Opinion | Mayor de Blasio, Bring Back Summer Jobs

Source: The New York Times - View Original Article
Published: Jun 29, 2020
Category:
Bias Rating:

61% Liberal


Bias Score Calculation:

71% Positive Sentiment + Policies: Welfare = 71% Liberal
29% Negative Sentiment + Policies: Welfare = 29% Conservative
51% Positive Sentiment + Policies: Welfare = 51% Liberal
49% Negative Sentiment + Policies: Welfare = 49% Conservative


Policies:

Welfare

Sentiments

  •   Liberal
  •   Conservative
  •   Neutral
96% "In part, because the spending is well targeted to those hardest hit by both the virus and systemic racism: young people of color and their families."
95% "letters@nytimes.com."
90% "Summer jobs would keep young people busier, either with remote work inside their homes or in settings where public health measures are carefully enforced."
80% "As the city's budget negotiations enter the 11th hour, Mr. de Blasio and the City Council should follow through."
70% "As our country grapples with both a global pandemic and the devastating impacts of long-term systemic racism, political leaders are rightfully looking to enact policies that meaningfully benefit low-income and minority communities."
60% "The research is on their side."
-52% "Choosing to fund summer jobs should be an easy one."
-56% "But the solution is not to cancel; it is to adapt."
-60% "For nearly a decade, we have studied the impacts of these programs across multiple cities, including New York."
-61% "Those who participated in the New York City program between 2005 and 2008 had 18 percent lower mortality by 2014, driven by a decline in homicides."
-70% "In line with this commitment, the Mayor's Task Force on Racial Inclusion and Equity announced plans for approximately 2,800 jobs this summer, designated for those in neighborhoods hard-hit by Covid-19."
-71% "But the benefits of summer jobs extend well beyond cash."
-80% "Last summer, the program -- the largest in the country -- provided jobs to approximately 75,000 young people between the ages of 14 and 24, nearly half of whom are black and a quarter of whom are Hispanic."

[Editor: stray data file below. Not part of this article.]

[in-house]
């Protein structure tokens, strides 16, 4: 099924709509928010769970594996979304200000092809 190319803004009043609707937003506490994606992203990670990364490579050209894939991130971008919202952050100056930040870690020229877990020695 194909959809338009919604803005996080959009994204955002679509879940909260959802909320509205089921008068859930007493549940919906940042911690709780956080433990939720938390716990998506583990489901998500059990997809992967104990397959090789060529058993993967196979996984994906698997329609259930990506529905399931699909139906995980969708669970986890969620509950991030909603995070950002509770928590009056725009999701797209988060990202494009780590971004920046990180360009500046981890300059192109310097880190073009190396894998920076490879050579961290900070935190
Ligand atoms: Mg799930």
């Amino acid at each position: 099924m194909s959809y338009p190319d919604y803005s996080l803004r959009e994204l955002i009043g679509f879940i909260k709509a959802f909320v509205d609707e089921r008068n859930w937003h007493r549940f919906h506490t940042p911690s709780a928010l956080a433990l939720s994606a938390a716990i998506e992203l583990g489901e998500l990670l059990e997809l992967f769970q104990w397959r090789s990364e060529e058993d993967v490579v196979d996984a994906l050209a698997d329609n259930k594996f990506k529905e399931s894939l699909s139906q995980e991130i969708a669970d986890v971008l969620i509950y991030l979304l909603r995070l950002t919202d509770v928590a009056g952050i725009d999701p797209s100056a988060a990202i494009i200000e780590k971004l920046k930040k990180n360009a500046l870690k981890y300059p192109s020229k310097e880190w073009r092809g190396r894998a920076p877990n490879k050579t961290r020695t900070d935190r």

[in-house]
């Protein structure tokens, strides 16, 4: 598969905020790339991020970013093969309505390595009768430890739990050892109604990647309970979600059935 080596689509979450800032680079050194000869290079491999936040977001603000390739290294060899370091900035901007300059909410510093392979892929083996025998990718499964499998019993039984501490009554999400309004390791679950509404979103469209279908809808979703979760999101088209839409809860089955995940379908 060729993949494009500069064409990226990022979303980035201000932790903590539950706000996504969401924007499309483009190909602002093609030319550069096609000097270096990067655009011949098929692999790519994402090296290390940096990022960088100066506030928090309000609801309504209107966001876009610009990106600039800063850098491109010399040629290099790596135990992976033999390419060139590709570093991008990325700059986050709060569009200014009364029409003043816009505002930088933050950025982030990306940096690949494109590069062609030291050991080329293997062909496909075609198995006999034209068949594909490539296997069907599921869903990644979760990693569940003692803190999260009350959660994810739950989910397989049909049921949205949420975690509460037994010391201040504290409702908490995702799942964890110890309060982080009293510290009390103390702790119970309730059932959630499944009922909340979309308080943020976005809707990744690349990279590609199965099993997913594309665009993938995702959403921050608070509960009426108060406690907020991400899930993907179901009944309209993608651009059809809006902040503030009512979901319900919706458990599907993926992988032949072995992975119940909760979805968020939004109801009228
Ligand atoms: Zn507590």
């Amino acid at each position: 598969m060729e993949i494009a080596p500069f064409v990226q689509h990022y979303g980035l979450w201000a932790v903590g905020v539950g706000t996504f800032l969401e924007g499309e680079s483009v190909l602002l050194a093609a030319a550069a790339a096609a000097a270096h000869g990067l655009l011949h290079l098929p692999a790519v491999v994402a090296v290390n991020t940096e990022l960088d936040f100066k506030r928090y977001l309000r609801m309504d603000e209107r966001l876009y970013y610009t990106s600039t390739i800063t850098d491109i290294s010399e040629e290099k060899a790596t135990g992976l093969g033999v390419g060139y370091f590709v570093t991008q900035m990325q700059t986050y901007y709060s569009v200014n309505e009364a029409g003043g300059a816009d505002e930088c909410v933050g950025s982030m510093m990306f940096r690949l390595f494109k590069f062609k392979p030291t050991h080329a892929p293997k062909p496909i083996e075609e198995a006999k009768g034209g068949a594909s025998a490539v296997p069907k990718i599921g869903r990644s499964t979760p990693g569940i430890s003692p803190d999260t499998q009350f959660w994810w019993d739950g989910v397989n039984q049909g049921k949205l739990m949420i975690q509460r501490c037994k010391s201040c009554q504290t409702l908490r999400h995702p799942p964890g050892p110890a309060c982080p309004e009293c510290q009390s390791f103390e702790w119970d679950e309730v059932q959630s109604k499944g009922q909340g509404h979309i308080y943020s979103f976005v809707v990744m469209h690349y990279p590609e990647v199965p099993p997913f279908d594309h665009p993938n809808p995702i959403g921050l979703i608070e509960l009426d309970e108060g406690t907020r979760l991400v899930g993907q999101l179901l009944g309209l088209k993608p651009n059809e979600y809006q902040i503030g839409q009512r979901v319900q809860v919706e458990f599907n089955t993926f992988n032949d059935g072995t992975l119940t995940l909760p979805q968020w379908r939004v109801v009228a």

-95% "Historically, workers in summer programs are paid minimum wage for 25 hours a week for six to seven weeks over the summer."
-98% "The two groups are otherwise basically identical, except for the luck of the draw."

We have listed the top 15 sentiments. More sentiments do exist. Please review the full article for more information.



*Our bias meter rating uses data science including sentiment analysis, machine learning and our proprietary algorithm for determining biases in news articles. The rating is an independent analysis and is not affiliated nor sponsored by the news source or any other organization

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Contributing sentiments towards policy:

96% : In part, because the spending is well targeted to those hardest hit by both the virus and systemic racism: young people of color and their families.
95% : letters@nytimes.com.
94% : Boston has increased the size of its program, allocating $11.9 million to fund summer jobs for 8,000 of its young residents.
94% : But there is reason to expect additional public health benefits this year.
94% : Leaders in New York and cities across the country are facing fiscal crises that will no doubt force many tough choices.
93% : Typically the city's program, and those like it around the country, pay participants to work in nonprofits like day camps and day care centers, government agencies, and for-profit businesses.
93% : And here's our email:
90% : Surveys of program participants in other cities suggest that these wages both help workers' households and stimulate the local economy.
90% : Summer jobs would keep young people busier, either with remote work inside their homes or in settings where public health measures are carefully enforced.
88% : Their program will include a mix of safe in-person and remote opportunities like conducting census outreach, developing a Covid-19 awareness program and taking college courses for credit.
88% : Since the pandemic will force programs to look quite different this summer, the protective effects of summer jobs may also be different.
87% : In Chicago, almost 80 percent of net wages went to local businesses and participants' families.
87% : We compare program applicants who won a random lottery for limited program slots to applicants who lost the lottery and did not receive job offers.
85% : The program also saves lives.
84% : Many solutions will take time, but there is one action that mayors across the country -- including in New York City -- can take right now to support the communities hurting the most:
80% : This weekend, the mayor hinted that summer jobs may be back on the table.
80% : As the city's budget negotiations enter the 11th hour, Mr. de Blasio and the City Council should follow through.
77% : Follow The New York Times Opinion section on Facebook, Twitter (@NYTopinion) and Instagram.
76% : Dr. Heller and Dr. Kessler are economists who have studied the impact of summer jobs programs for young people in New York City and elsewhere.
76% : In previous summers, they have worked with the New York City Summer Youth Employment Program to study its impact.
72% : So, any differences between them are attributable to the summer jobs program.
71% : Earlier this month, Mr. de Blasio publicly committed to divert a percentage of the Police Department's budget to youth programs and social services.